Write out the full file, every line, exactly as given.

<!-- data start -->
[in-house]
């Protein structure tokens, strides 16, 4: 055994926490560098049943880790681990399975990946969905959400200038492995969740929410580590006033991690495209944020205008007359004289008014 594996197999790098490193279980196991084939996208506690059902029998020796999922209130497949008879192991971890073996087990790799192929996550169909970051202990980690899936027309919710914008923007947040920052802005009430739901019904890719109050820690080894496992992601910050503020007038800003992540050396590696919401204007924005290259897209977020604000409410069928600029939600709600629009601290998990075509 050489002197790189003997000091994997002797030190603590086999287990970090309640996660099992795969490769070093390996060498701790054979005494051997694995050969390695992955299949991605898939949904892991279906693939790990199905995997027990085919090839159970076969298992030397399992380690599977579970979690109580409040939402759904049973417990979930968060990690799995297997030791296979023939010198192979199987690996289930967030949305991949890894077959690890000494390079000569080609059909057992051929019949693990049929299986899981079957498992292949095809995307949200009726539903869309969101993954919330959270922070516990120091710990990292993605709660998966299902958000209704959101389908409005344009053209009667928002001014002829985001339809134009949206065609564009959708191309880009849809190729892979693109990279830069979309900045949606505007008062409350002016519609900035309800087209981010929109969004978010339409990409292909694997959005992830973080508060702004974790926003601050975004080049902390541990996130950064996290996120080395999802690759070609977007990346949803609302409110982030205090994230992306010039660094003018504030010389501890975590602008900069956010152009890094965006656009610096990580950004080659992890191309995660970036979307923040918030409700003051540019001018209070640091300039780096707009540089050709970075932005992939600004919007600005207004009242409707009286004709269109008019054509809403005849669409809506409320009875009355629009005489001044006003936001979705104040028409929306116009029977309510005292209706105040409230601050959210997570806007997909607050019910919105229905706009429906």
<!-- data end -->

[in-house]
């Protein structure tokens, strides 16, 4: 055994926490560098049943880790681990399975990946969905959400200038492995969740929410580590006033991690495209944020205008007359004289008014 594996197999790098490193279980196991084939996208506690059902029998020796999922209130497949008879192991971890073996087990790799192929996550169909970051202990980690899936027309919710914008923007947040920052802005009430739901019904890719109050820690080894496992992601910050503020007038800003992540050396590696919401204007924005290259897209977020604000409410069928600029939600709600629009601290998990075509 050489002197790189003997000091994997002797030190603590086999287990970090309640996660099992795969490769070093390996060498701790054979005494051997694995050969390695992955299949991605898939949904892991279906693939790990199905995997027990085919090839159970076969298992030397399992380690599977579970979690109580409040939402759904049973417990979930968060990690799995297997030791296979023939010198192979199987690996289930967030949305991949890894077959690890000494390079000569080609059909057992051929019949693990049929299986899981079957498992292949095809995307949200009726539903869309969101993954919330959270922070516990120091710990990292993605709660998966299902958000209704959101389908409005344009053209009667928002001014002829985001339809134009949206065609564009959708191309880009849809190729892979693109990279830069979309900045949606505007008062409350002016519609900035309800087209981010929109969004978010339409990409292909694997959005992830973080508060702004974790926003601050975004080049902390541990996130950064996290996120080395999802690759070609977007990346949803609302409110982030205090994230992306010039660094003018504030010389501890975590602008900069956010152009890094965006656009610096990580950004080659992890191309995660970036979307923040918030409700003051540019001018209070640091300039780096707009540089050709970075932005992939600004919007600005207004009242409707009286004709269109008019054509809403005849669409809506409320009875009355629009005489001044006003936001979705104040028409929306116009029977309510005292209706105040409230601050959210997570806007997909607050019910919105229905706009429906």